Broadbanding combines salary grades into a few with wide salary ranges


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Why Pay Employees by Skill Levels?

What do you think?

What about team organizations? To what extent do companies have different expectations for employees relative to multiple skill sets? What about overlapping jobs? Numbers of professionals in the company?


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Skill-based Pay versus Evaluation-based Pay

Competence testing Effect of job change Seniority and other factors Advancement opportunities SBP may increase productivity and lower labor costs over JBP


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High Performance Insight

General Mills implemented a skills-based plan Plan viewed as a success as it improved flexibility
Level 3 Level 3 Level 3 Level 3

Level 2 Level 1

Level 2 Level 1

Level 2 Level 1

Level 2 Level 1


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Broadbanding - Consolidating salary grades and ranges


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Strategic HR IBM Study

Prior to Gerstner, IBM used an antiquated point-based reward system Made 4 major changes to renew IBMs evaluation process:

The marketplace rules Fewer jobs, evaluated differently, in broadbands Managers manage Big stakes for stakeholders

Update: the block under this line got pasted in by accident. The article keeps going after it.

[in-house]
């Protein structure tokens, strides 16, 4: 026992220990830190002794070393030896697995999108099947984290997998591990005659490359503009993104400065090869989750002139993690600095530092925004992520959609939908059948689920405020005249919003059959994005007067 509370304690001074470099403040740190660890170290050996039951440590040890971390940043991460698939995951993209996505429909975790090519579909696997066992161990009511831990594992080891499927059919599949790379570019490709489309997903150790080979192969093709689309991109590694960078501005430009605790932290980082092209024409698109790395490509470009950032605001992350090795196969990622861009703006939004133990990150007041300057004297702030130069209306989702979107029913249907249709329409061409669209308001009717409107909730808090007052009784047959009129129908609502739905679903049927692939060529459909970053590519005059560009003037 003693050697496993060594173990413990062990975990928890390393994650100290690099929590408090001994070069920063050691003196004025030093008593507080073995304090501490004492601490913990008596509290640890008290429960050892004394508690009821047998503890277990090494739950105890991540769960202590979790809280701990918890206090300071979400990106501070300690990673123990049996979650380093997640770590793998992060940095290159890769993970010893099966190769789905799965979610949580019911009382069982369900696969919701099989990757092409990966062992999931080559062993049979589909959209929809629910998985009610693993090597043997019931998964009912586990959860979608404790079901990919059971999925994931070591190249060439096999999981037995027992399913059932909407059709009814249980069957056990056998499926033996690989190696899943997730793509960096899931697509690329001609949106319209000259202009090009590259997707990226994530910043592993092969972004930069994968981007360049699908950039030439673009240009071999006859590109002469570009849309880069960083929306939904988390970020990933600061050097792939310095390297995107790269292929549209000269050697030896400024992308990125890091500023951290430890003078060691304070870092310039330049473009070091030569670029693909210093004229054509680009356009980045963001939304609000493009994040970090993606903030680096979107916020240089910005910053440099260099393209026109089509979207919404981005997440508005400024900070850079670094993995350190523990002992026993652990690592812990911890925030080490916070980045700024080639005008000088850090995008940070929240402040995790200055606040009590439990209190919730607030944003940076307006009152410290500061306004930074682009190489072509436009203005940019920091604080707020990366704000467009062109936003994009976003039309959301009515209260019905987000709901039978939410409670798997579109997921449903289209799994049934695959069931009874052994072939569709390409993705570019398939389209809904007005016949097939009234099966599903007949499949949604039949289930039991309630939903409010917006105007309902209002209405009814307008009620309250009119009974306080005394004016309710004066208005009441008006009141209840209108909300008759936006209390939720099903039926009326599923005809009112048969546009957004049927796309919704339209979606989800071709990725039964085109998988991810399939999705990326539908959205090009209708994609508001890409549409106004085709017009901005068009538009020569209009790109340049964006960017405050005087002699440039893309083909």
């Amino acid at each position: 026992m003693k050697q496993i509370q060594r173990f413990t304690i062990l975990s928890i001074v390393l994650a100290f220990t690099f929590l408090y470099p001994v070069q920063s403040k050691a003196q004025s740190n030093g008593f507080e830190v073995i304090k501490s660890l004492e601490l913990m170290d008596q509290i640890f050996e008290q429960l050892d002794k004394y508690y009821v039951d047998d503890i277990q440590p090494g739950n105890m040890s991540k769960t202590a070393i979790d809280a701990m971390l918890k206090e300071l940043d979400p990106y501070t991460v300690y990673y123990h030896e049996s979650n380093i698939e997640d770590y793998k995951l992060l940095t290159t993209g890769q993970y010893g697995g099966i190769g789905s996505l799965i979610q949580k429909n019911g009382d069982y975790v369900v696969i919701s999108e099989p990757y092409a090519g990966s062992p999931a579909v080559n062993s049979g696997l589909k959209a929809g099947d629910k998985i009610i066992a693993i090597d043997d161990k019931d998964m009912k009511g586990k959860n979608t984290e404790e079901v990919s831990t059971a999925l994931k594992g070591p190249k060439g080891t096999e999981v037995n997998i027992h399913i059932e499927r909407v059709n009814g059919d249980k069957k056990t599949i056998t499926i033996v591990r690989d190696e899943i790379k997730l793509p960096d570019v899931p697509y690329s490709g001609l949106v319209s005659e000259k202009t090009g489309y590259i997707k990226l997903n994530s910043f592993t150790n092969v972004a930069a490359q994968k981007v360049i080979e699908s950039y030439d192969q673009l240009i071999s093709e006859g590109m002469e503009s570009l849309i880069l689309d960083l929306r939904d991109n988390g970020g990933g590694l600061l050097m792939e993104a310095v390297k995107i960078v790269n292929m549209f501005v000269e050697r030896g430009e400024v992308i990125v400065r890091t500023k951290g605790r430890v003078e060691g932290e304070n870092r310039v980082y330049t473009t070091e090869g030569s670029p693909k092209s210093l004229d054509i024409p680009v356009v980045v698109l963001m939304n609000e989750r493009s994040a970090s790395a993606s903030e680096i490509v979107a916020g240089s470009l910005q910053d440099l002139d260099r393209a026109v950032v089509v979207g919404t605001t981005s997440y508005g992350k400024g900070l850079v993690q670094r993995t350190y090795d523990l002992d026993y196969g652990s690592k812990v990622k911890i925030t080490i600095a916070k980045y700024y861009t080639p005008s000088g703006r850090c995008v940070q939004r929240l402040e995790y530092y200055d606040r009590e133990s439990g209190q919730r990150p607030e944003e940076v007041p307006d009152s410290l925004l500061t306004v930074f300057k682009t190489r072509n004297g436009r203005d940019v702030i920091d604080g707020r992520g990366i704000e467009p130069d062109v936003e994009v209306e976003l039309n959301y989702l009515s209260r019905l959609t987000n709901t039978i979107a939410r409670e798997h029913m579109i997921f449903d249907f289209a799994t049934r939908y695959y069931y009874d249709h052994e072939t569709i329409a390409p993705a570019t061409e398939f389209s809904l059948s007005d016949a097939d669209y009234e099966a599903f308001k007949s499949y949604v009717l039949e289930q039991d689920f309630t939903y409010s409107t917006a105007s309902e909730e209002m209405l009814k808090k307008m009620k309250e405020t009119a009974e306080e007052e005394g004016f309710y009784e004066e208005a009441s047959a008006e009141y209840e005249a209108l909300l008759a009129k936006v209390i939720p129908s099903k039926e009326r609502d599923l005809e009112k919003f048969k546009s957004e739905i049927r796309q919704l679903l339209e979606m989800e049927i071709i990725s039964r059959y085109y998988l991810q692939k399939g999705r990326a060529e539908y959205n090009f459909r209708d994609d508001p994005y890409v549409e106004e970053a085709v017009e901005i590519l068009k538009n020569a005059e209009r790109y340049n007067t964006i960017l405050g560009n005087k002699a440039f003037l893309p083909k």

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Compensation Plans in Practice

Most employees dont understand it so how effective can they be in motivating people? Must make it known!
Have articulated strategy Employees understand it Encourage desired effect


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Compensation Plans for Dot-com Companies

Dont use traditional pay plans Hiring and keeping good employees without a flexible compensation plan Most successful firms hire people then find jobs Link hiring pay to competitive practice for that position, based on real-time external research


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Dot.Com Research Insight

In addition to competitive compensation and benefits, employees have:

Cultural expectations Rewards expectations Career opportunity expectations


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Comparable Worth
The concept by which women who are usually paid less than men can claim that men in comparable rather than strictly equal jobs are paid more The equal standard is becoming comparable County of Washington v. Gunther (1981)


2003 Prentice Hall, Inc.

Chapter 11 Summary
Two pay bases time increments and production volume Establishing pay rates involves five steps Can you name them? Job evaluation determines the relative worth of a job Five-step ranking method of job evaluation is simple to use Can you name these steps?


2003 Prentice Hall, Inc.

Chapter 11 Summary
Classification or grading groups similar jobs into classes Point method identifies compensable factors and the degree to which each of these is present in a job Factor comparison method decides which jobs have the most compensable factors


2003 Prentice Hall, Inc.

Chapter 11 Summary
Most managers group similar jobs into wage or pay grades for pay purposes Compensation plan for executive, managerial, and professional personnel can be complex Trends in compensation include skillbased pay, broadbanding, and adjustments for comparable worth